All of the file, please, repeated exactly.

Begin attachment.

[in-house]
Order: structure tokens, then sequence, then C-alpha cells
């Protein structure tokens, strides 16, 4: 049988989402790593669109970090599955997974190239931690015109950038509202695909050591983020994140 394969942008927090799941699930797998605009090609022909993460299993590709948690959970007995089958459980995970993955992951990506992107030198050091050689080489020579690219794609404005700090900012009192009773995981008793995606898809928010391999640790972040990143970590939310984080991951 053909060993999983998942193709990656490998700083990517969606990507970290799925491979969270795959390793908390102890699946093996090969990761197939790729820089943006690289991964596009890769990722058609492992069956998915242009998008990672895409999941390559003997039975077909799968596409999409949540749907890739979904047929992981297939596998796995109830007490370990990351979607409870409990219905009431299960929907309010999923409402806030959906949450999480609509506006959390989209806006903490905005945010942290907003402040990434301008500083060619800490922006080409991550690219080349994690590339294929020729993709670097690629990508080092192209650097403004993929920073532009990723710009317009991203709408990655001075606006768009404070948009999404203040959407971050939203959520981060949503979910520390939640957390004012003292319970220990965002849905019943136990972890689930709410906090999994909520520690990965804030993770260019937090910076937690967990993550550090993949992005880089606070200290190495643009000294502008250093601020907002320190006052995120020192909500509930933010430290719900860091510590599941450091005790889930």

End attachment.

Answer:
[in-house]
Order: structure tokens, then sequence, then C-alpha cells
């Protein structure tokens, strides 16, 4: 049988989402790593669109970090599955997974190239931690015109950038509202695909050591983020994140 394969942008927090799941699930797998605009090609022909993460299993590709948690959970007995089958459980995970993955992951990506992107030198050091050689080489020579690219794609404005700090900012009192009773995981008793995606898809928010391999640790972040990143970590939310984080991951 053909060993999983998942193709990656490998700083990517969606990507970290799925491979969270795959390793908390102890699946093996090969990761197939790729820089943006690289991964596009890769990722058609492992069956998915242009998008990672895409999941390559003997039975077909799968596409999409949540749907890739979904047929992981297939596998796995109830007490370990990351979607409870409990219905009431299960929907309010999923409402806030959906949450999480609509506006959390989209806006903490905005945010942290907003402040990434301008500083060619800490922006080409991550690219080349994690590339294929020729993709670097690629990508080092192209650097403004993929920073532009990723710009317009991203709408990655001075606006768009404070948009999404203040959407971050939203959520981060949503979910520390939640957390004012003292319970220990965002849905019943136990972890689930709410906090999994909520520690990965804030993770260019937090910076937690967990993550550090993949992005880089606070200290190495643009000294502008250093601020907002320190006052995120020192909500509930933010430290719900860091510590599941450091005790889930």